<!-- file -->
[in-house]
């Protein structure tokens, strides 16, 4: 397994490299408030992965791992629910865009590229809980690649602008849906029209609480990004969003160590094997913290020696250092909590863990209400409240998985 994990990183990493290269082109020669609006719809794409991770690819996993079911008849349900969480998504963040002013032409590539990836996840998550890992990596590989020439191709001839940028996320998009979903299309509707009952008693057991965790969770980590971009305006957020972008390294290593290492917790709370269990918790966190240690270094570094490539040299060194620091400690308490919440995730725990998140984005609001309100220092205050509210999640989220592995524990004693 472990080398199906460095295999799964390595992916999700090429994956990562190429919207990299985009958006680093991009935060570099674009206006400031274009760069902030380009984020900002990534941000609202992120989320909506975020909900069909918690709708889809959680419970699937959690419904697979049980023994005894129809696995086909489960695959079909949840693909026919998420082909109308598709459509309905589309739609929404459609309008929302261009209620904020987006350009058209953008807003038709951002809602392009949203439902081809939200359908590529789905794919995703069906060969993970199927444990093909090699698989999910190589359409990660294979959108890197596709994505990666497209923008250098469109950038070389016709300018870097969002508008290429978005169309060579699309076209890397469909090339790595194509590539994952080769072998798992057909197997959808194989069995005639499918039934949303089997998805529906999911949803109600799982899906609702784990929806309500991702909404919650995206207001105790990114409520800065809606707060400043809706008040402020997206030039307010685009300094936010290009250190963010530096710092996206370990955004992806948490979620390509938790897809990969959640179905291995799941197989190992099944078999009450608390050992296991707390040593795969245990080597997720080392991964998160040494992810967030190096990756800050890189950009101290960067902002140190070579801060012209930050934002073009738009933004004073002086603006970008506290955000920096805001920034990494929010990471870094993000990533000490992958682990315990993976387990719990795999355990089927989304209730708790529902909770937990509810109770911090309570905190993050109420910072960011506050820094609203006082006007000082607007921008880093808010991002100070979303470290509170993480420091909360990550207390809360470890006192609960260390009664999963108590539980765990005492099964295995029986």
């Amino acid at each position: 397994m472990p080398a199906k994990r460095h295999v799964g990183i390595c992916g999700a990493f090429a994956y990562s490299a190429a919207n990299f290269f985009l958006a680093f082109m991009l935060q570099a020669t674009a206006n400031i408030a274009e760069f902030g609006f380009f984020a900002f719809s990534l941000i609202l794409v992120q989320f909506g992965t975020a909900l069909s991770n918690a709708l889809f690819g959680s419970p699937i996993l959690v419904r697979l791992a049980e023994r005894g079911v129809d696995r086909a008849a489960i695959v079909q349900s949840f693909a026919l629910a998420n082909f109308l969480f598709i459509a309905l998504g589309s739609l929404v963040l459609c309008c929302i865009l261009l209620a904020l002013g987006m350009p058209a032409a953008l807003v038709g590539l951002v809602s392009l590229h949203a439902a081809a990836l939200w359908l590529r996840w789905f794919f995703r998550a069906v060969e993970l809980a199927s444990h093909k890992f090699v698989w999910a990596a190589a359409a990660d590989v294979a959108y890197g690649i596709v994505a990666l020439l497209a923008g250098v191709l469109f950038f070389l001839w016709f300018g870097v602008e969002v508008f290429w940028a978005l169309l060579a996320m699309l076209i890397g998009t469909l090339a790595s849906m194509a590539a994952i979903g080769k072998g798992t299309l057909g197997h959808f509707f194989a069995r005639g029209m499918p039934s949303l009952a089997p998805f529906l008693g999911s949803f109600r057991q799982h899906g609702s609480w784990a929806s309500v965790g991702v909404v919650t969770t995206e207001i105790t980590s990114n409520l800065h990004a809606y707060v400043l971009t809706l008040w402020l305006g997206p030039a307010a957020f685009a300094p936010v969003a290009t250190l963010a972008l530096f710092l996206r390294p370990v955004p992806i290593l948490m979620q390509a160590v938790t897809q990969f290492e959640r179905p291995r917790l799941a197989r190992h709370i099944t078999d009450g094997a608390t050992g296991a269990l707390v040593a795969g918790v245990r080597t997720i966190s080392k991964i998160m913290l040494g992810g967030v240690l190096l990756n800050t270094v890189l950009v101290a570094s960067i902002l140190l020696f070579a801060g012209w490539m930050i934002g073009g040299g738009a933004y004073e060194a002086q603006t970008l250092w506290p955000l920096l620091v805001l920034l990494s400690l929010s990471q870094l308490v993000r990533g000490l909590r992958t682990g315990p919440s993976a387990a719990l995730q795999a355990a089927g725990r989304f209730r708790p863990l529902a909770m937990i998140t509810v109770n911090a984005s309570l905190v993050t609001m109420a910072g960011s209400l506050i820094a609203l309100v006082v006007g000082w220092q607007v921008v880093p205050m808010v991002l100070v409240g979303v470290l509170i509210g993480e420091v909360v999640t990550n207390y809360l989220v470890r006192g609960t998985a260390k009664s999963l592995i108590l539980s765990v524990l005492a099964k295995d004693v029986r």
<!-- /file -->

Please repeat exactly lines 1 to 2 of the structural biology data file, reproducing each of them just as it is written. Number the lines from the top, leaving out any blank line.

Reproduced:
[in-house]
């Protein structure tokens, strides 16, 4: 397994490299408030992965791992629910865009590229809980690649602008849906029209609480990004969003160590094997913290020696250092909590863990209400409240998985 994990990183990493290269082109020669609006719809794409991770690819996993079911008849349900969480998504963040002013032409590539990836996840998550890992990596590989020439191709001839940028996320998009979903299309509707009952008693057991965790969770980590971009305006957020972008390294290593290492917790709370269990918790966190240690270094570094490539040299060194620091400690308490919440995730725990998140984005609001309100220092205050509210999640989220592995524990004693 472990080398199906460095295999799964390595992916999700090429994956990562190429919207990299985009958006680093991009935060570099674009206006400031274009760069902030380009984020900002990534941000609202992120989320909506975020909900069909918690709708889809959680419970699937959690419904697979049980023994005894129809696995086909489960695959079909949840693909026919998420082909109308598709459509309905589309739609929404459609309008929302261009209620904020987006350009058209953008807003038709951002809602392009949203439902081809939200359908590529789905794919995703069906060969993970199927444990093909090699698989999910190589359409990660294979959108890197596709994505990666497209923008250098469109950038070389016709300018870097969002508008290429978005169309060579699309076209890397469909090339790595194509590539994952080769072998798992057909197997959808194989069995005639499918039934949303089997998805529906999911949803109600799982899906609702784990929806309500991702909404919650995206207001105790990114409520800065809606707060400043809706008040402020997206030039307010685009300094936010290009250190963010530096710092996206370990955004992806948490979620390509938790897809990969959640179905291995799941197989190992099944078999009450608390050992296991707390040593795969245990080597997720080392991964998160040494992810967030190096990756800050890189950009101290960067902002140190070579801060012209930050934002073009738009933004004073002086603006970008506290955000920096805001920034990494929010990471870094993000990533000490992958682990315990993976387990719990795999355990089927989304209730708790529902909770937990509810109770911090309570905190993050109420910072960011506050820094609203006082006007000082607007921008880093808010991002100070979303470290509170993480420091909360990550207390809360470890006192609960260390009664999963108590539980765990005492099964295995029986």